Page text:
Your Next Artist Email Campaign

by Carolyn Edlund

Email marketing is an effective way to connect with art lovers and potential customers. Here’s how to write emails that build relationships and make sales.


Quilter Carole Lyles Shaw in the studio

Every picture tells a story: Quilter Carole Lyles Shaw in her studio.


Every artist in business knows the importance of a regular marketing practice. The use of email marketing is one of the best ways to stay in touch with your fans. As you build your subscriber list, plan to reach out on an ongoing basis. Monthly email campaigns are recommended to keep your work “top of mind” with your followers. It takes multiple contacts before most sales are made, so you should make a point to follow through with consistent messaging that makes you memorable.

That said, you don’t want to be selling in every email. Most of your campaigns should serve to tell your story and share the art that you are creating, without pressure to buy. Send a “sales pitch” email only about every fourth or fifth time you contact your list. You can certainly include a link to your website or online store in all of your emails (perhaps under your signature line) as an easy way for any recipient to view more of your work whenever they like, however.

Most of your email marketing should be designed to draw people in, encourage them to feel that they know you, and share with them the art you are creating. In this way, you are working to build relationships with potential customers that are authentic and lasting, rather than constantly making a sales pitch. People are very interested in artists, how they work, and what makes them tick. Many collectors are creative people themselves, so sharing your concept, inspiration and technique with them hits the mark.

Email Topics

For your next email campaign, consider your topic. If your work is focused on a theme or a cause, that may be the perfect foundation for your emails, and you can build out a series based around that. Other potential email topics include:

  • A sneak peek inside your studio, showing your creative space
  • Photos of the tools and materials you use, with an explanation of your technique and why it’s interesting
  • Photographs of what is inspiring your latest work
  • Work-in-progress shots – what’s on the easel?
  • Favorite quotes about art, or a heartfelt message that shares the passion you have for doing your work
  • Shared memories from your last opening or show
  • A photograph (with permission) of someone who recently bought your work – including a testimonial!
  • Any news about your latest completed piece of art
  • Your pet as studio mascot (with cute photos of course)
  • What you’re reading now, and why you recommend it

Sales Pitch Emails

You’ve grown your list, and been in touch on a regular basis. Now you’re ready to sell. You may want to introduce a new collection, or you have new types of products available. Perhaps a holiday is coming up and your work would make the perfect gift. When writing the pitch, keep your message concise and use a straightforward Call to Action (a button is perfect for this type of email!) Consider including:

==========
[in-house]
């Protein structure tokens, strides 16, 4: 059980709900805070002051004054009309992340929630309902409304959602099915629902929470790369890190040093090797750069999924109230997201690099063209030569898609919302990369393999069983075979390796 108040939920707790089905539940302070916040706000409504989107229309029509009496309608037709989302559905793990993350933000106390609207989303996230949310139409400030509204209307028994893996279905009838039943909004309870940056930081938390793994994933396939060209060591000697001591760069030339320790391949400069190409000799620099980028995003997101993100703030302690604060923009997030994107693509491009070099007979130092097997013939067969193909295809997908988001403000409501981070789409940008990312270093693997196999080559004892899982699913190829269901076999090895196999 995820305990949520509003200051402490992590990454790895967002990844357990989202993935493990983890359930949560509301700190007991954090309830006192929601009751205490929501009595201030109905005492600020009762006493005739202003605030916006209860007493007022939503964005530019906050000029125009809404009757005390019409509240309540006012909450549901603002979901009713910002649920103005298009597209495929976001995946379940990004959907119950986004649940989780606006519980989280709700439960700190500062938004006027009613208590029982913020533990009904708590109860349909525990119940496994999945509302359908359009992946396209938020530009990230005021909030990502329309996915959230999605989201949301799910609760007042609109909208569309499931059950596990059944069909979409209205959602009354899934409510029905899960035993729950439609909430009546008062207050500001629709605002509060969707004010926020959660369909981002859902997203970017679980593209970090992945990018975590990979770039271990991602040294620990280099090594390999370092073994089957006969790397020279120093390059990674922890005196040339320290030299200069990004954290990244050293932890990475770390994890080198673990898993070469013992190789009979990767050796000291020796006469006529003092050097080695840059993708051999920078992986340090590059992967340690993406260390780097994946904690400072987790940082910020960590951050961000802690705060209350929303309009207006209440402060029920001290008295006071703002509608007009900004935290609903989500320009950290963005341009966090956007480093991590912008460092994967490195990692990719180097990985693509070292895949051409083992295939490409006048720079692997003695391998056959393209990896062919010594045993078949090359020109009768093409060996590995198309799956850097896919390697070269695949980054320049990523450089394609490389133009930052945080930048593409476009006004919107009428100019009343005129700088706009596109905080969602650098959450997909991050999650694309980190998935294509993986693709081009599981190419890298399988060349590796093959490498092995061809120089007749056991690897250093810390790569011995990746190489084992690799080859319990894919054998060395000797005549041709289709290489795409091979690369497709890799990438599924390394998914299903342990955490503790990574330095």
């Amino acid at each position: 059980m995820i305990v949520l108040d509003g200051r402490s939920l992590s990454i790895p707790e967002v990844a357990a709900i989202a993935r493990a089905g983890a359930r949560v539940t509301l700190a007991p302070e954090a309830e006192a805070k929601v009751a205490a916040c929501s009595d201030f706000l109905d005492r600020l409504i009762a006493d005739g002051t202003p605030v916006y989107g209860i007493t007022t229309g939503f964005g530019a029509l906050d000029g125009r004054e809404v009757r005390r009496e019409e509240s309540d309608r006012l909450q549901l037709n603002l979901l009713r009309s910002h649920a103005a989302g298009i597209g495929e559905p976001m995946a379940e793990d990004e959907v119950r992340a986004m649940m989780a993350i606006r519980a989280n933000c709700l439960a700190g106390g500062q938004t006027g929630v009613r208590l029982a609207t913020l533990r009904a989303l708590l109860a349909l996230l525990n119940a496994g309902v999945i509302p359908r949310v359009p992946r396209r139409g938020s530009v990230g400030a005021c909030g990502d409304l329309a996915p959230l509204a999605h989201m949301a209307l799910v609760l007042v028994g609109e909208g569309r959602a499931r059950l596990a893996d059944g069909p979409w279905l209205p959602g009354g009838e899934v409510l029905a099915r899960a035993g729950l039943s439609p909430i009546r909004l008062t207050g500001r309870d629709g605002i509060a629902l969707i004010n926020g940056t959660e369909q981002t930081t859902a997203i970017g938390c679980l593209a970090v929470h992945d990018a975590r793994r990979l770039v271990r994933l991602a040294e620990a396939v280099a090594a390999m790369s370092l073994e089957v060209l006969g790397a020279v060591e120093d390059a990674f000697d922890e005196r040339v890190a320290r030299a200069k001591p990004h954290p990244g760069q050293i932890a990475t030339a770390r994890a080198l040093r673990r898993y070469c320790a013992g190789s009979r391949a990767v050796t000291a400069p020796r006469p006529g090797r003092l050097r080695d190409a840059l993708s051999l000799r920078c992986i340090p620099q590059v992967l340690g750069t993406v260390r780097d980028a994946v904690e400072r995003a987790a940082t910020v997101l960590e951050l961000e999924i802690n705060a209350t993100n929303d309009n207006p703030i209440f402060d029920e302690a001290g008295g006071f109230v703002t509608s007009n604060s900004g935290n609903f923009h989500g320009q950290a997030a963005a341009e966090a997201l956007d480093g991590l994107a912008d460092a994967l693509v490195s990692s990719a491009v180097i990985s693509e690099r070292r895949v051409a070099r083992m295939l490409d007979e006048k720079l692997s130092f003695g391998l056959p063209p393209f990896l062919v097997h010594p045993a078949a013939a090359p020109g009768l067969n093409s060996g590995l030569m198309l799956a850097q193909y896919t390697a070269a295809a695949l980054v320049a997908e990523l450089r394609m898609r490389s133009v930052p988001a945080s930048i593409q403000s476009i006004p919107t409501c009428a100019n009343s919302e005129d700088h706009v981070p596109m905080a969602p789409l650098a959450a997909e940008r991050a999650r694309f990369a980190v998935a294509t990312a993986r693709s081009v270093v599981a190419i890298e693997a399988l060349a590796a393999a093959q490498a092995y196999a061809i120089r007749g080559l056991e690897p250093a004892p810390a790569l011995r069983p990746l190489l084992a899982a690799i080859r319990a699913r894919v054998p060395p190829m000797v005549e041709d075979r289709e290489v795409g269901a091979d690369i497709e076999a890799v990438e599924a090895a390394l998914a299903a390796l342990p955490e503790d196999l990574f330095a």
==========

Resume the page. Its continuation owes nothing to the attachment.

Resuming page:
• An offer of some type of savings, such as free shipping, or a discount on framing or reproductions. (Resist reducing prices on originals or higher-end one-of-a-kind artwork. Your list may include collectors who feel they have “invested” in your art.)
  • A sense of urgency. Perhaps the new collection you are introducing is small, or you are offering a limited edition. Give them a “preview” and the first chance to make a purchase before you go public with your offering. This validates their choice to become one of your subscribers.
  • Time-sensitivity. When your special offering is for a limited time, they must take action. Using a coupon code with an expiration date is an effective way to do this. Place a link right next to the coupon that leads directly to the page where they can view work for sale (rather than your website Home page.)
  • A focus on the benefits. The recipients of your emails signed up as “VIP” members of your audience who get first dibs, special consideration and insider offers. If you have a very special piece for sale, you might even create a special “private” landing page on your site for previews. If you are willing to take commissions, let them know how you can create something especially for them.

Why It Matters

Email communication may be sent to a lot of people on your list, but in many ways it is intimate. You as the artist are writing directly to fans who are legitimately interested in your work, and this is very meaningful to them. As your emails enter their inbox on a regular basis to share what you have in common – a love of art – you have the opportunity to build familiarity and trust with your newest collectors.


Artist credit: Carole Lyles Shaw


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  1. Such a great informative article! Thanks so much.

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